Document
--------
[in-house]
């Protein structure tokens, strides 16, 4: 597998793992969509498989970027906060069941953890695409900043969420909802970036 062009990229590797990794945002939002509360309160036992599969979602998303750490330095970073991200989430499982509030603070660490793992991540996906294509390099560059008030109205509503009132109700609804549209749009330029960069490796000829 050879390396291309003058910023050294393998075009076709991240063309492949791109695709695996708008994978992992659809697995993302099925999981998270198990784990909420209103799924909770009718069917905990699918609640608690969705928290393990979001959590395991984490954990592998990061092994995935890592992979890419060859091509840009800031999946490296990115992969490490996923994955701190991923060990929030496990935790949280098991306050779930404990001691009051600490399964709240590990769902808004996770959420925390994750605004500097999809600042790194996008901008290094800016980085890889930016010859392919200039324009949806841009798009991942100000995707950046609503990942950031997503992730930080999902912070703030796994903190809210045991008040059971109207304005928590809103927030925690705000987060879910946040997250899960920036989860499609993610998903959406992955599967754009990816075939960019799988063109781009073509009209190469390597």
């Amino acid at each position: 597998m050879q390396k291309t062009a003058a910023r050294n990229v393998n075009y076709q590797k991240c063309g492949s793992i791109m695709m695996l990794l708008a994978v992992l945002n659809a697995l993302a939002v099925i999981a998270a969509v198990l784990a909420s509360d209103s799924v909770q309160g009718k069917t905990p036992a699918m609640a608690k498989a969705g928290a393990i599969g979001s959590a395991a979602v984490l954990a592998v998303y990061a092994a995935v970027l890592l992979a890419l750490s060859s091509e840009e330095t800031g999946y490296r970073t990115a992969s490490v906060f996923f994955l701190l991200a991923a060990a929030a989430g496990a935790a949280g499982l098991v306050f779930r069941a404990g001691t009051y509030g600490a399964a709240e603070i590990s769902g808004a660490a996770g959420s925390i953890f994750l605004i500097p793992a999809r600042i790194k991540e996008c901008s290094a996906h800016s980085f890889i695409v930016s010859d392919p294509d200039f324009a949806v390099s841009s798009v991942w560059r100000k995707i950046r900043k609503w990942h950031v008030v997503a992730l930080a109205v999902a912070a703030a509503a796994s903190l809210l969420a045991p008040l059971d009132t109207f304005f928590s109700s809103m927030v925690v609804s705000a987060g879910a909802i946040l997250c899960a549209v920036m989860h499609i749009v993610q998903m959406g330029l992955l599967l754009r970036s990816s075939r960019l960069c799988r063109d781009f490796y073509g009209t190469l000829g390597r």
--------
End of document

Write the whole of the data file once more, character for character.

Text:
[in-house]
């Protein structure tokens, strides 16, 4: 597998793992969509498989970027906060069941953890695409900043969420909802970036 062009990229590797990794945002939002509360309160036992599969979602998303750490330095970073991200989430499982509030603070660490793992991540996906294509390099560059008030109205509503009132109700609804549209749009330029960069490796000829 050879390396291309003058910023050294393998075009076709991240063309492949791109695709695996708008994978992992659809697995993302099925999981998270198990784990909420209103799924909770009718069917905990699918609640608690969705928290393990979001959590395991984490954990592998990061092994995935890592992979890419060859091509840009800031999946490296990115992969490490996923994955701190991923060990929030496990935790949280098991306050779930404990001691009051600490399964709240590990769902808004996770959420925390994750605004500097999809600042790194996008901008290094800016980085890889930016010859392919200039324009949806841009798009991942100000995707950046609503990942950031997503992730930080999902912070703030796994903190809210045991008040059971109207304005928590809103927030925690705000987060879910946040997250899960920036989860499609993610998903959406992955599967754009990816075939960019799988063109781009073509009209190469390597």
């Amino acid at each position: 597998m050879q390396k291309t062009a003058a910023r050294n990229v393998n075009y076709q590797k991240c063309g492949s793992i791109m695709m695996l990794l708008a994978v992992l945002n659809a697995l993302a939002v099925i999981a998270a969509v198990l784990a909420s509360d209103s799924v909770q309160g009718k069917t905990p036992a699918m609640a608690k498989a969705g928290a393990i599969g979001s959590a395991a979602v984490l954990a592998v998303y990061a092994a995935v970027l890592l992979a890419l750490s060859s091509e840009e330095t800031g999946y490296r970073t990115a992969s490490v906060f996923f994955l701190l991200a991923a060990a929030a989430g496990a935790a949280g499982l098991v306050f779930r069941a404990g001691t009051y509030g600490a399964a709240e603070i590990s769902g808004a660490a996770g959420s925390i953890f994750l605004i500097p793992a999809r600042i790194k991540e996008c901008s290094a996906h800016s980085f890889i695409v930016s010859d392919p294509d200039f324009a949806v390099s841009s798009v991942w560059r100000k995707i950046r900043k609503w990942h950031v008030v997503a992730l930080a109205v999902a912070a703030a509503a796994s903190l809210l969420a045991p008040l059971d009132t109207f304005f928590s109700s809103m927030v925690v609804s705000a987060g879910a909802i946040l997250c899960a549209v920036m989860h499609i749009v993610q998903m959406g330029l992955l599967l754009r970036s990816s075939r960019l960069c799988r063109d781009f490796y073509g009209t190469l000829g390597r």